Margrit Lewczuk All of Me Maier Museum of Art, Lynchburg, Virginia

Margrit Lewczuk, "Moondog" (2003), fluorescent and
phosphorescent acrylic on linen. Courtesy of the artist.

Margrit Lewczuk’s new paintings, the Phosphorescent Paintings that make up this exhibition at the Maier Museum of Art in Lynchburg, Virginia, are a trip into an artistic terra incognito; a realm without signposts or guiding historical precedents, literally, a walk in the dark. The paintings encourage a new way of looking at looking, of seeing the act of seeing. Initially we are presented with Lewczuk’s straight-ahead paintings, most composed from three or four bright or florescent colors, black and white on a dry ground. As in much of Lewczuk’s recent painting, a gridded space and bold graphic design keep the visual readings flat. The presence of distilled figurative forms echoing Aztec sculpture, oriental dancers, or Greek goddesses are a recent development that multiplies the dialectical interpretations this new body of work engenders.

Traditionally, capturing the effects of light and shadow or the emotional and spatial responses of contrasting colors are some of the greatest challenges facing the painter. As modern abstractionists eschewed any reference to the figure or the object, they still relied on the properties of light—reflected light—to convey their expressions. But just as Seurat invented pointillism as a new way of transcribing coloristic light, and Rothko contrasted large planes of saturated tones to enhance the viewers sensitivities to expanses of color, Lewczuk with the Phosphorescent Paintings is likewise investigating the element of light through painting. In this case, with an unconventional technique, paint radiates and generates light itself, rather than merely reflecting it.

"Newman drew the curtains, Rothko pulled down the shades, and Reinhardt turned off the lights." So goes the old but still relevant aphorism about the New York School’s dark drive towards modernistic reduction. In a darkened room, Lewczuk’s paintings radiate unearthly ghost-like effigies of themselves. The eyes require several seconds, perhaps minutes to begin to adjust to this new visual experience. Linear elements stand out like neon. Large areas of glowing phosphorescent matter transmit a sense of depth that is so unexpected, one is forced to question how they’ve conceived of graphic space before. Walking up to a large passage of glowing pigment, I suddenly felt oddly incorporeal, realizing that I, like a vampire gazing in a mirror, could not cast a shadow on this painting. I was struck with a kind of coloristic vertigo. This is not the same kind of refracted light one might experience looking at a stained glass window or a large-scale photo transparency in a light box. In those situations the illumination passes through a colored filter, but Lewczuk’s light quality is similar to the glow of embers in the ashes of a dying fire, or to a swarm of fireflies massed in calculated abstract formations. The paintings seem to function on the backside of the spectrum, forcing me to reevaluate my ideas of how my organs of sense and perception really work.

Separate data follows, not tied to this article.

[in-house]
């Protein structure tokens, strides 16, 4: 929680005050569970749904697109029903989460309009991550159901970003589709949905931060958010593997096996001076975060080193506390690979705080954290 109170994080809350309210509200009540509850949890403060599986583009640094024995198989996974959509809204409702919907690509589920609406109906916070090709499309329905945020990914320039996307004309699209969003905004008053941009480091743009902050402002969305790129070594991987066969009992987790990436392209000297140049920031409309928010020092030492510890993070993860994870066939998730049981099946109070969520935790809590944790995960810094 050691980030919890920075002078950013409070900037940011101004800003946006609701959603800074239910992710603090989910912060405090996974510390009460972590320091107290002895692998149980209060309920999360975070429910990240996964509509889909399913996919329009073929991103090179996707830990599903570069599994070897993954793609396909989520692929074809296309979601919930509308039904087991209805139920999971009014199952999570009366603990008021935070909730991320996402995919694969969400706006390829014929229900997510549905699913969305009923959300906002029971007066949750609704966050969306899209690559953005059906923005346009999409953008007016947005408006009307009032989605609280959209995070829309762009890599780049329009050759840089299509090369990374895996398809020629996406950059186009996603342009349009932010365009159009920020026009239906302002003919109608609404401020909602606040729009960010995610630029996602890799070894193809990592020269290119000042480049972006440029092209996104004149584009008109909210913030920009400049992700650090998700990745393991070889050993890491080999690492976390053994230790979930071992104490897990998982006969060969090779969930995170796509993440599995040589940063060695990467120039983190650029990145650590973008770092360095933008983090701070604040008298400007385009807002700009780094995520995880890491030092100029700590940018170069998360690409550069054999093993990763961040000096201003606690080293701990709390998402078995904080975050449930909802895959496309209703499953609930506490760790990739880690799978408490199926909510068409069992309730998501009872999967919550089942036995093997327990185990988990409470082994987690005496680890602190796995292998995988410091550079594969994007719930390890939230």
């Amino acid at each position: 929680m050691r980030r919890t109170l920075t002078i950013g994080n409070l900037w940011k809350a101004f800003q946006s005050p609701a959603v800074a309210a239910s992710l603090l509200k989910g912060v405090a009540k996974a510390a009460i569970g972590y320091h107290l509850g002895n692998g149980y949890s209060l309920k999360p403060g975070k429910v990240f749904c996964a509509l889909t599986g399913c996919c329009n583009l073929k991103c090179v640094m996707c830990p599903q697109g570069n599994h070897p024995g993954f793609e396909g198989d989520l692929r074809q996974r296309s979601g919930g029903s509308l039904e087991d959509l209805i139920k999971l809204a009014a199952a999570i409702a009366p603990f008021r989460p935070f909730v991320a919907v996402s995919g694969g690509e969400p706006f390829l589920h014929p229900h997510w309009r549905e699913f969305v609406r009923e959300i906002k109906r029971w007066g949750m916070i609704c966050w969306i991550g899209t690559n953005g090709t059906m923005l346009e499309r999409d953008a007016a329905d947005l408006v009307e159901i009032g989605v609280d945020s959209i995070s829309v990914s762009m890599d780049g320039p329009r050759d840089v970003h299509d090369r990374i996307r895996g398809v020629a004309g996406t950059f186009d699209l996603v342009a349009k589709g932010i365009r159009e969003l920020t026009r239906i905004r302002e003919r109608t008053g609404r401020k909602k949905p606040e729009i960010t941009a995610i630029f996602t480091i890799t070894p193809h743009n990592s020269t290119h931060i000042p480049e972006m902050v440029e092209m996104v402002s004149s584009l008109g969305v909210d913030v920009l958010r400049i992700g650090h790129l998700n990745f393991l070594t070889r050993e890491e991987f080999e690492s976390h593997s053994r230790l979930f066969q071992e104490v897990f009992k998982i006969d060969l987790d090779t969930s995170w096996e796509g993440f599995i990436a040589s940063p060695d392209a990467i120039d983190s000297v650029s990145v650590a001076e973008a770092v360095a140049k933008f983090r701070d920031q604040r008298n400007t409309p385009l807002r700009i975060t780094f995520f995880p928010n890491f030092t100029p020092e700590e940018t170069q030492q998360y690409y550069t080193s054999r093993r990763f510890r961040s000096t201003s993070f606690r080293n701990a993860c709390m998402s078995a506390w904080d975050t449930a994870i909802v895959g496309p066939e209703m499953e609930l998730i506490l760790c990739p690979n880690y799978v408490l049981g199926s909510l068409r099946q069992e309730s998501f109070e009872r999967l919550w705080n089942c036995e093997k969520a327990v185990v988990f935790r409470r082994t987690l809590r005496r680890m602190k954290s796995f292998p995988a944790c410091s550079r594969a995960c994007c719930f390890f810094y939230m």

As an abstract painter, Lewczuk’s investigations of new media are in keeping with the modernist orthodoxy. The sudden appearance of the figure in these, perhaps some of her potentially most abstract paintings, presents another aspect of her practice that requires further contemplation. Are her figures mere compositional devices, a way to introduce curvy seductive organic forms, or is there a deeper, perhaps symbolic, or even spiritual intent? Are they a response to the evanescent qualities of the medium, an attempt to reestablish a classical humanistic content? A statement about the absurdity of the painter’s quest to "boldly go where no man has gone before" and maybe to see what no one has seen before? To not just "see" the light but to "be" the light in a world of darkness? Sometimes, the most interesting qualities a painting can embody are the questions it evokes rather than those it answers, to raise concerns that might evolve into convictions.

Contributor

James Kalm

JAMES KALM has written extensively on the Brooklyn art scene.  In 2006 he began posting video reviews of local art exhibitions at his two YouTube channels that have generated over six million views.

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